|NIH Dedicates the C.W. Bill Young Center for Biodefense and
Emerging Infectious Diseases
A new building focused on research on infectious diseases of global importance — those
that occur naturally or that may be caused by agents intentionally released through
an act of bioterrorism — was dedicated yesterday on the Bethesda, Maryland
campus of the National Institutes of Health (NIH).
In an afternoon ceremony in a tent outside the new facility, Rep. C.W. Bill
Young (R-FL), for whom the building is named, was honored for his support of
biomedical research at NIH throughout his three-decade congressional career.
Rep. Young is Chairman of the House Appropriations Subcommittee on Defense. In
addition to Rep. Young, Department of Health and Human Services Secretary Mike
Leavitt, Rep. Ralph Regula (R-OH), NIH Director Elias A. Zerhouni, M.D., and
Anthony S. Fauci, M.D., director of the National Institute of Allergy and Infectious
Diseases (NIAID), participated in the program marking the event. Approximately
300 invited guests, including family members and friends of Rep. Young, attended.
“It is fitting that we are dedicating this building to Congressman Young because
of his stalwart faith in the public health mission of NIH and his concern for
the people.” says Dr. Zerhouni.
Dr. Fauci says, “We are profoundly grateful for Chairman Young’s unwavering
support of biomedical research. The great challenge of research on emerging infectious
diseases is that it requires persistence: as we make progress in our fight against
older infectious disease threats, new ones emerge, such as HIV/AIDS, West Nile
virus or avian influenza. In addition, diseases we thought had been nearly vanquished,
such as malaria, sometimes re-emerge. We also recognize the potential threat
“We cannot become complacent. This new research center will enable us to conduct
important fundamental research and to more vigorously carry out our mission to
develop diagnostics, therapeutics and vaccines to protect the American people
and the world against significant infectious diseases.”
Construction of the C. W. Bill Young Center for Biodefense and Emerging Infectious
Diseases began in November 2003 and was completed in December 2005. Since that
time, all systems in the building have been undergoing multiple rigorous tests
that are required before the building is officially commissioned. Testing and
activation of the building is expected to be completed by the summer of 2006,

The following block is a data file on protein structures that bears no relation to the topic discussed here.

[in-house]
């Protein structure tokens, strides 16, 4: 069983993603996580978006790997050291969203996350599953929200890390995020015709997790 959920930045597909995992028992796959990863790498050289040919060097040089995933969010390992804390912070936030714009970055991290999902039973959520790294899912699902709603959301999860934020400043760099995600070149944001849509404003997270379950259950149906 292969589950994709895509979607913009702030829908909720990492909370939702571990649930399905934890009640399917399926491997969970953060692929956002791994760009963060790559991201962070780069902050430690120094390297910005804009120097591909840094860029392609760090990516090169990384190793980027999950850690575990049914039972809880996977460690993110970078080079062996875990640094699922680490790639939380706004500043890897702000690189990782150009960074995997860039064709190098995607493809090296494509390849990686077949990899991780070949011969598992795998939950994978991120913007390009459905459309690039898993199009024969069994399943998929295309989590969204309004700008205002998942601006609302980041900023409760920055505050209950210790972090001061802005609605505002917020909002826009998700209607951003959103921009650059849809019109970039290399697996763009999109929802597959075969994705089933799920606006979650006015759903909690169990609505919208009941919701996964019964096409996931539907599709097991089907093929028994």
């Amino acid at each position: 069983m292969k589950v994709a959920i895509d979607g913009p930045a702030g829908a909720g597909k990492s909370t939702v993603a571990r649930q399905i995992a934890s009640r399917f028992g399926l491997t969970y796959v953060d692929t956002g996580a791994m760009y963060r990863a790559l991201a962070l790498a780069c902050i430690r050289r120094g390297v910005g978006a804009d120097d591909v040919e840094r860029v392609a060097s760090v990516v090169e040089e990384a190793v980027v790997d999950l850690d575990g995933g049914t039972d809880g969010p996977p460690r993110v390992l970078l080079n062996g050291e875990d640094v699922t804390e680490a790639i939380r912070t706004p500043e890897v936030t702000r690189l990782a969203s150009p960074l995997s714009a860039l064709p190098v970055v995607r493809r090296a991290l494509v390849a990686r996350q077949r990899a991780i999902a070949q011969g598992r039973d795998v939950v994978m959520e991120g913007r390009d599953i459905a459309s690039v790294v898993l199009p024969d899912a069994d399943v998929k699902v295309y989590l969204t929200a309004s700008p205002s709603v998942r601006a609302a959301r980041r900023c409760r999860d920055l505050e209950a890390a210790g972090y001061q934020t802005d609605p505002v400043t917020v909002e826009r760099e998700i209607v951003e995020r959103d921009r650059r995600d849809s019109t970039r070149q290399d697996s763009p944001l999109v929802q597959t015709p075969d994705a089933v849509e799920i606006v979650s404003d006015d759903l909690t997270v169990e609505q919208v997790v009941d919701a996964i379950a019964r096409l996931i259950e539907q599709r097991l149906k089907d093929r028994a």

enabling research and other employees from NIAID to move in. When fully operational,
the C.W. Bill Young Center will house approximately 250 laboratory, administrative
and support staff.
The cost of the total project — the 84,000–net-square-foot research building
and the associated 1,250-car garage — was $182.6 million dollars. The four-story
state-of-the-art research building includes biosafety level 2 and 3 (BSL-2 and
BSL-3) laboratories and animal care areas, conference rooms and offices. The
Center will enable NIAID to expand and consolidate the following existing research
- Respiratory viruses such as influenza and avian influenza viruses
- Respiratory bacteria such as multi-drug-resistant tuberculosis and anthrax
- Insect-borne viruses such as West Nile and dengue viruses
- Immunology of infectious diseases
- Development of vaccines for infectious diseases
The building design is flexible, notes Kathryn C. Zoon, Ph.D., director of NIAID’s
Division of Intramural Research. “As priorities in infectious disease research
change, as they inevitably will, we can realign the space allocated to the different
research programs located in the facility,” she says.
The C.W. Bill Young Center has multiple layers of security and safety in place.
The facility is located within the secured perimeter of the campus, set back
from both internal NIH and public access roads. The structure is reinforced to
withstand explosive blasts. Areas requiring higher levels of security are located
in the center of the building. Secured electronic access systems control right-of-way
entry throughout the facility. The BSL-3 laboratories are negative air pressure
suites with air-lock doors. Exhaust air passes through high efficiency particular
air (HEPA) filters. Researchers working in the BSL-3 laboratory areas are required
to wear specialized personal protective equipment. And special procedures exist
for decontaminating all biowaste produced in the facility.
NIAID already has approximately 4,700 net square feet of actively used BSL-3
space. The Center will add 14,300 net square feet of BSL-3 laboratory space to
the campus and enable more sophisticated research studies in infectious diseases.
A videocast of the dedication ceremony can be viewed at http://videocast.nih.gov/ram/bldg33_050206.ram.
Note to TV Reporters: Soundbites and b-roll video (TRT 20:55) are available
by calling the NIAID News and Public Information Branch at 301-402-1663.
News releases, fact sheets and other NIAID-related materials are available on
the NIAID Web site at http://www.niaid.nih.gov.
NIAID is a component of the National Institutes of Health. NIAID supports
basic and applied research to prevent, diagnose and treat infectious diseases
such as HIV/AIDS and other sexually transmitted infections, influenza, tuberculosis,
malaria and illness from potential agents of bioterrorism. NIAID also supports
research on basic immunology, transplantation and immune-related disorders,
including autoimmune diseases, asthma and allergies.
The National Institutes of Health (NIH) — The Nation's Medical Research
Agency — includes 27 Institutes and Centers and is a component of
the U.S. Department of Health and Human Services. It is the primary federal
agency for conducting and supporting basic, clinical and translational medical
research, and it investigates the causes, treatments, and cures for both common
and rare diseases. For more information about NIH and its programs, visit www.nih.gov.